WITH ANY LUCK, Hillary Clinton could have been diagnosed with pneumonia Friday, taken her antibiotics and gotten better without anyone beyond her campaign knowing, which is what happens with a lot of people who get this not-uncommon disease. In fact, she announced that she, like many people managing full schedules while not 100 percent, had tried to "power through" her pneumonia and keep moving.
Instead, when she became unsteady from dehydration at a Sept. 11 memorial Sunday, Clinton gave some powerful ammunition to the army of dirty tricksters who have been spreading false rumors that she is at death's door.
And now too many members of the mainstream media have declared Clinton's health a "real issue," far more serious than are unanswered questions about that of her opponent. So far, Donald Trump has offered only a laughable doctor's note headed "To Whom My Concern" that declared the 70-year-old would be "the healthiest individual ever elected to the presidency" - presumably including the current athletic occupant of the office who is 15 years younger.
So many falsehoods and dog whistles about Hillary Clinton have been peddled for years by absolute masters of the genre (Roger Stone, Stephen Bannon, David Bossie). Each one is more crackpot than the next - Clinton's a murderer, she's a traitor - yet sometimes they make it into the mainstream because of the incessant drumbeat. Now here's one with what seems to have a tiny bit of truth that also feeds into the media's annoyance at Clinton's lack of accessibility.
Granted, Clinton and her campaign are much less transparent than nearly everyone in the press, including this newspaper, would like. Of course, her paranoia is due in part to having real enemies, but she overdoes it, and it often gets her in trouble.
Then again, just imagine if, on Friday, Clinton's doctor had announced to the world that the candidate had pneumonia, was on antibiotics and there was nothing to worry about. Multitudes would say, as they continued to insist Tuesday, that Clinton didn't have pneumonia at all, but a range of maladies making her unfit for office.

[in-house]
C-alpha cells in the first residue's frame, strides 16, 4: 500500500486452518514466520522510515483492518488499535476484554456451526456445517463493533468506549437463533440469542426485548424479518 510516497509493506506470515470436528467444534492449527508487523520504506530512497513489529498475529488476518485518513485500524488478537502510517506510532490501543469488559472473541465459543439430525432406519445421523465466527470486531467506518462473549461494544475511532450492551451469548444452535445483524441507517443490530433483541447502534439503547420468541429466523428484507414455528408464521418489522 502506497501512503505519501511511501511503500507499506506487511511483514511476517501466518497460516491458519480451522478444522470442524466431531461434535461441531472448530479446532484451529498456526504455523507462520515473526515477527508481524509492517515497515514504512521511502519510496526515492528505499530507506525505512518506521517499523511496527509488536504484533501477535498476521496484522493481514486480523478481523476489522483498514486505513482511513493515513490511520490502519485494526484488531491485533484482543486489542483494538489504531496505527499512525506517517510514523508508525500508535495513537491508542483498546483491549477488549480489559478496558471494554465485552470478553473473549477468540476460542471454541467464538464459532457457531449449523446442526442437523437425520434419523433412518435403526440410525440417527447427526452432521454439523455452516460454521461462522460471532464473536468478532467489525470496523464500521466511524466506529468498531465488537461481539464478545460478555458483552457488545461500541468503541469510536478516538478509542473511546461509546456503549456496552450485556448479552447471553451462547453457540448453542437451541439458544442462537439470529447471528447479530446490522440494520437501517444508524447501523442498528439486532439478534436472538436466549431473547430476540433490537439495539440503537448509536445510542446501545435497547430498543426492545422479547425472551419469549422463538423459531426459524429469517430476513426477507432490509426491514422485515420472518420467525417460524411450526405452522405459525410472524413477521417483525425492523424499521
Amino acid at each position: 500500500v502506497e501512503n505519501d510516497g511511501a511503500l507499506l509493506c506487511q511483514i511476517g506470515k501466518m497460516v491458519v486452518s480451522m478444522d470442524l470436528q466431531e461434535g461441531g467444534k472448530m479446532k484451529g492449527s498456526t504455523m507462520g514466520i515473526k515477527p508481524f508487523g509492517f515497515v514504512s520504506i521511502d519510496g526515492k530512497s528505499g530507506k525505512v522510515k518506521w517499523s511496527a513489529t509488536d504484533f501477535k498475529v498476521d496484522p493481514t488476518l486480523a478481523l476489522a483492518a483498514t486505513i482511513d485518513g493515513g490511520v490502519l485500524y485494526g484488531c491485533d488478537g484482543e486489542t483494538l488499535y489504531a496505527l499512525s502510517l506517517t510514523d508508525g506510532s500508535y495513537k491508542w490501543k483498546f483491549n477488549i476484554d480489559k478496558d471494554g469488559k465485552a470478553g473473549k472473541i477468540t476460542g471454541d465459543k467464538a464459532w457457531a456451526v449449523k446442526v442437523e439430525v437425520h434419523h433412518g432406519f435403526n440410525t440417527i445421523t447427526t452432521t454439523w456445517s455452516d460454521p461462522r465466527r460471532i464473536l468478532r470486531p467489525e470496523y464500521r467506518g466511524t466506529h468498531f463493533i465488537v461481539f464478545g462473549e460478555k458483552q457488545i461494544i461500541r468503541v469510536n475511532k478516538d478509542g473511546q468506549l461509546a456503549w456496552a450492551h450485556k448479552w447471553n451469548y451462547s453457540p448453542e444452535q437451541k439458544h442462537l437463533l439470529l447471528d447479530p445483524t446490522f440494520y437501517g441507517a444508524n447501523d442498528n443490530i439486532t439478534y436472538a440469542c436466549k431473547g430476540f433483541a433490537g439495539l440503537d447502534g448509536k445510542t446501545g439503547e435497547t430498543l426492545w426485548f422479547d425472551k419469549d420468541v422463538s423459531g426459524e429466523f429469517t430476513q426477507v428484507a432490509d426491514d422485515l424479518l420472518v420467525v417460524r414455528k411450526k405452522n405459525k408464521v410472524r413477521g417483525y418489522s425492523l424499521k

The conspiracies about Clinton's health have only lately focused on her "coughing fits." For years since she suffered a concussion and then a blood clot after fainting because of dehydration from the flu in 2012, her opponents have claimed that she has traumatic brain injury, seizures, dysphasia, early-onset dementia, Parkinson's. Trump himself has called her "weak," lacking in "stamina," as well as "unstable," "unbalanced" and "unhinged."
They might as well go ahead and say "hysteria" - a phony malady once thought to be caused by a woman's womb - and be done with it. Just like birtherism was designed to delegitimize the first African American president, the health conspiracy serves quite neatly as a way to reference longstanding fears about women's hormones. By the way, women's longer life expectancies (by around seven years) might suggest they have more stamina than men.
Both the Trump and Clinton campaigns have promised to release more detailed medical reports. We guess this is good, but how long will it take for armchair diagnosticians to either discount the information or use it to begin the whole ridiculous cycle yet again?
In the meantime, here's some unsolicited medical advice for Clinton: Drink more water.